Ten years ago Victoria Irving was working in retail and painting in her spare time. Now, from her Lake District studio, she’s a full time artist and founder of creative brand, Feather & Wild. Here she shares her story, about going after her dreams and creating art that she loves.
Lake District Life
Victoria has spent the whole of her life in Cumbria, within easy reach of the UK’s spectacular Lake District National Park. Its mountains, valleys and lakes have long been an inspiration.
“The Lake District has always been my breathing space,” says Victoria. “My childhood memories are of days out with my dad, driving through Caldbeck Common into Keswick, a trip which I still take today with my own daughters. The area has a beautiful atmosphere that just makes you slow down, even on busy market days.”
The national park is the star of Victoria’s artwork. Its grey skies, craggy hilltops and misty moorland are all represented in the moody and ethereal style that has become Victoria’s signature.
A Slow Start
But getting to this point hasn’t been easy. And art hasn’t always been the focus of Victoria’s life. She studied art at school and interior design at college but ended up working in retail and catering, rather than pursuing a creative career.
Painting was something she did in her spare time. And after having her first child, it was “a little kitchen table hobby that paid its way while I parented”.
Victoria first started selling prints in 2013 as a side hustle when a friend helped her set up a website. But she admits she hadn’t got a clue about marketing herself. Nor did she have real confidence in the art or the brand she was creating.
Taking the Plunge
That all changed in 2016. Victoria recognised that she was in a creative rut and, now pregnant with her second daughter, decided that it was now or never.
She should either forget about working as an artist or throw everything at it, trying one last time to build a fully-fledged creative career.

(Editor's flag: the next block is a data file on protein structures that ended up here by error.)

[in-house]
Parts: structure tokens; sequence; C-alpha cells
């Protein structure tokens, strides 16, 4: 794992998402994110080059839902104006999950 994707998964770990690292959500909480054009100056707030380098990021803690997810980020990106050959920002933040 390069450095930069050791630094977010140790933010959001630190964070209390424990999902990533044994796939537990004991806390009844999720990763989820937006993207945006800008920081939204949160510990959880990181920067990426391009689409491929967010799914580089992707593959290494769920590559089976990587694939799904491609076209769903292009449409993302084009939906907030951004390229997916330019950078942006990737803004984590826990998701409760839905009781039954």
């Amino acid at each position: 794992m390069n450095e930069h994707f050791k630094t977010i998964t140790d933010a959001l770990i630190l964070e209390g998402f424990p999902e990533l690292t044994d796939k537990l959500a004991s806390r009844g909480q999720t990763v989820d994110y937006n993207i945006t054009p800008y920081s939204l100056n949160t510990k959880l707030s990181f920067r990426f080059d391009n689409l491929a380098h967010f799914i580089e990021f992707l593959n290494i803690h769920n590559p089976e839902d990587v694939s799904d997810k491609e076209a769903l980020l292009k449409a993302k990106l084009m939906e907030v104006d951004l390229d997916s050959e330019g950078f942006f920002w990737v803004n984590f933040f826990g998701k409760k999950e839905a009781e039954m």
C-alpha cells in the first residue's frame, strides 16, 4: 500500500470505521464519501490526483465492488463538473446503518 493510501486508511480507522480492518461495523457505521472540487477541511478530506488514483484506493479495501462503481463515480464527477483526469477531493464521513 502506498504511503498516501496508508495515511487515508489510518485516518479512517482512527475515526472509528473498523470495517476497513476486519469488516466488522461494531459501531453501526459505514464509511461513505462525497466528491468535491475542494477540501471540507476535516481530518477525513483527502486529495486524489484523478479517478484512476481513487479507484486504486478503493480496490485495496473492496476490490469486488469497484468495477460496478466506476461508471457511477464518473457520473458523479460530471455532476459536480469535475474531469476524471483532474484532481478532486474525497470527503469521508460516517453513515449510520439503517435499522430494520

Thankfully, she opted for the latter, which meant overhauling her branding and the way she painted. “I started to take photos in the style I loved. To sketch the art I’d want to hang on my walls. That was when it all started to make sense.” And that is when Feather & Wild was officially born.
Taking the leap, trusting her instincts and doing it her way, Feather & Wild has felt right for Victoria from the start. “I'm so pleased I didn't ignore that impulse to grow it into a full time career,” she says. With all the right elements in place, she felt much easier about promoting herself and her art.
The Creative Process
Now Victoria is a full time artist, creating artwork and gifts “that provoke a memory or feeling of escapism”. She describes creating as a kind of therapy. And loves that she gets to bring a little peace (and a slice of the Lake District) into people’s lives through her work.
How would she describe her creative process? “I don't always know how a piece is going to look. I just have the urge to paint and once I'm in the zone I feel a multitude of emotions.”
“Sometimes the painting goes well. Sometimes I hate it and wonder how I'm ever going to pull this creative career off. Then I love it again. It's quite an emotional rollercoaster!”
Working from her tiny home studio, her “sanctuary”, Victoria is able to sketch and paint most days. “My studio has served me well,” she says, “But I’m outgrowing it now, as the business and the size of my paintings grow.”
She dreams of having a big garden studio one day, where she has the space to paint bigger works of art, hold workshops and create photo prints.
On Paperwork and Perseverance
Inevitably, a creative career isn’t just about creativity. “I hate the paperwork and accounting,” Victoria tells us, “My brain just isn't designed for all that!” She also says she struggles with losing her creative mojo on days when deadlines are looming.
But, says Victoria, facing challenges and fighting through them is all part of the job and she tries to revel in each little success.
“I think on a personal level my biggest challenge – one I'm still working on – is being seen. It has been such a huge thing for me to show this art (that is very much an extension of me) to the world.”
“I still cringe at some of the terrible artwork I’ve created along this journey, stuff that is still floating around out there somewhere. But I have to remember how far I’ve come.”
What tips does she have for nine-to-fivers wishing they could take the plunge into a creative career? “Without a doubt it is so important to have a good mind set in terms of your own personal growth,” says Victoria. “If you go in thinking you already know it all, then you will no doubt at some point hit roadblocks that are far harder to get past.”
“Accepting your mistakes, of which there will be many, and growing from them will also help keep you on the right path towards success.”
The Future for Feather & Wild
So what’s next for Feather & Wild? Victoria wants to keep growing the brand whilst sticking true to her own style and ethos. A few big statement pieces and a coffee table book are on the horizon.
Victoria also wants to help others find their creativity through e-books and face to face workshops. Finding her creative direction has given Victoria so much. Now she wants to give a little something back.